Sun Flares with New UltraSparc
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Sun Microsystems is making good on its pledge to boost the performance of its Sun Fire Unix servers, offering versions of those machines with the company's new UltraSPARC IV+ processors.
The new Sun Fire V490, V890, E2900, E4900 and E6900 servers are powered by 1.5 GHz UltraSPARC IV+ processors, which feature twice the performance of the UltraSparv IV chip, said Fadi Azhari, product manager for Sun's Scalable Systems Group.
Azhari said customers who already own v490 and V890 systems may simply replace existing UltraSparc chips with the UltraSparc IV+ because the new chip has the same footprint, despite the power boost.
The idea is that customers can give their data centers a performance boost merely by changing some chips, or popping out and replacing the motherboard.
Azhari said the genesis of the UltraSparc IV+ performance boost is that the memory and data now run closer to the processor than they did in previous UltraSparc chips.
He attributed the new technology to a processor shrink to 90 nanometers, which allows engineers to add more transistors. This also yields power consumption for the same amount of logic.
"With the shrink, we were able to allow for more space on the transistors and to add a level-2 cache on board," Azhari said. "We've also increased the size of level-3 cache to 32 megabytes, basically allowing better proximity of cache and data to the processor unit. That allows you to minimize your memory latency."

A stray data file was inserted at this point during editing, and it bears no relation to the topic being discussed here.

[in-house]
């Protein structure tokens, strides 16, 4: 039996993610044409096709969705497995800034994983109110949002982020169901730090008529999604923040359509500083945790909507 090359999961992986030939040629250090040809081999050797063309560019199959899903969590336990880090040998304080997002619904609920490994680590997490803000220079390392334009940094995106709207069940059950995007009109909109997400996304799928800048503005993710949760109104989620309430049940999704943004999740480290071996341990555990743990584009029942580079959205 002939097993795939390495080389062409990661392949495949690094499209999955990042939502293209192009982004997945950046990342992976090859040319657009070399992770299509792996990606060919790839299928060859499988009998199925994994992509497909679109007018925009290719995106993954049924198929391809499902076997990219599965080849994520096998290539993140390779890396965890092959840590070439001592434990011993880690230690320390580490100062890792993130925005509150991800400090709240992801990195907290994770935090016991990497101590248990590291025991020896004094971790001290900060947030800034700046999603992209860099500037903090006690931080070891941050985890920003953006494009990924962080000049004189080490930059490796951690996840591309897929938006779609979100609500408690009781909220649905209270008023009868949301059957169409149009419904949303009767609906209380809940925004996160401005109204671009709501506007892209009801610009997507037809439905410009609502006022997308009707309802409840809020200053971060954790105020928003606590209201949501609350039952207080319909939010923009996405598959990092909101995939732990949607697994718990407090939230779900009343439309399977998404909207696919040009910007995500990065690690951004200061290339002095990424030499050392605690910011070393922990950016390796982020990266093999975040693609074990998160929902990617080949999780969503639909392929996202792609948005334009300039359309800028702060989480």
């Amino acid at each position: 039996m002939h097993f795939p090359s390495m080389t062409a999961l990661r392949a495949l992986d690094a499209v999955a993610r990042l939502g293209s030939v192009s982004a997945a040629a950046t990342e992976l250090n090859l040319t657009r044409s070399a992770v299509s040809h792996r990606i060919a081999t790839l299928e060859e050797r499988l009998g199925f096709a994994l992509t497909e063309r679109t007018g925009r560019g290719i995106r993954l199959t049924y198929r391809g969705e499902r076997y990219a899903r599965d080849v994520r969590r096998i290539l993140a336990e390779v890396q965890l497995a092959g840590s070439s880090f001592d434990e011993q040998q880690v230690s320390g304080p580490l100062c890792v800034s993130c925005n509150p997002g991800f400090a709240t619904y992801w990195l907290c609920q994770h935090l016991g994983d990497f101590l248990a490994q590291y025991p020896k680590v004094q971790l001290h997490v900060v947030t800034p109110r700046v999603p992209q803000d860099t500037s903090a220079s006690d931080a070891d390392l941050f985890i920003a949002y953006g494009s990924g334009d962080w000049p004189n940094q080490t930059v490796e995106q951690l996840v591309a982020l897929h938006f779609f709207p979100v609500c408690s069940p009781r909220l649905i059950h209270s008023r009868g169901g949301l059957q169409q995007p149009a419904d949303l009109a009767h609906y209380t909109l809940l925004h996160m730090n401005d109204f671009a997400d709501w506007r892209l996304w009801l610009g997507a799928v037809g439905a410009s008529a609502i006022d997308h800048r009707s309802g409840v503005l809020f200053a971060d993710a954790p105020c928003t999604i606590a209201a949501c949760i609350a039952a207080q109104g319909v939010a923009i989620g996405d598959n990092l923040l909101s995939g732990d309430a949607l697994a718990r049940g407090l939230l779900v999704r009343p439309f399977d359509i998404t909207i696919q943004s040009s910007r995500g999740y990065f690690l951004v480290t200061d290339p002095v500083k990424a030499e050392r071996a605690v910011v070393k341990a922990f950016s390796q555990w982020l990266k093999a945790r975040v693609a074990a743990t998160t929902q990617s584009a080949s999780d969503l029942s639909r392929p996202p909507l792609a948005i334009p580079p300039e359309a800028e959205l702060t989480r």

The new architecture also offers binary compatibility across multiple generations of SPARC-Solaris systems. This lets customers run their software with no recoding or recompiling.
Software vendors such as Oracle, SAS, SAP, BEA have configured their applications to work with the new Sun Fire servers, which are immediately available.
Azhari called the improvement part of Sun's current cycle of innovation. The speed boost comes as Sun is trying stop the slight bleed of Unix server market share. Sun is still the leader, but IBM has been gaining on its rival systems vendor for several quarters, thanks to systems based on its Power architecture.
Overall, Sun's revenues declined 5.3 percent from the second quarter of 2004 even though the company remained the top seller in terms of units shipped.
Sun has been going through several strategic shifts, opening up Solaris and trying to lure customers with big discounts on its products, among other strategic plays.
The Santa Clara, Calif., company last week held its quarterly news launch in New York, unleashing its Galaxy line of 64-bit dual-core servers, to the praise of analysts.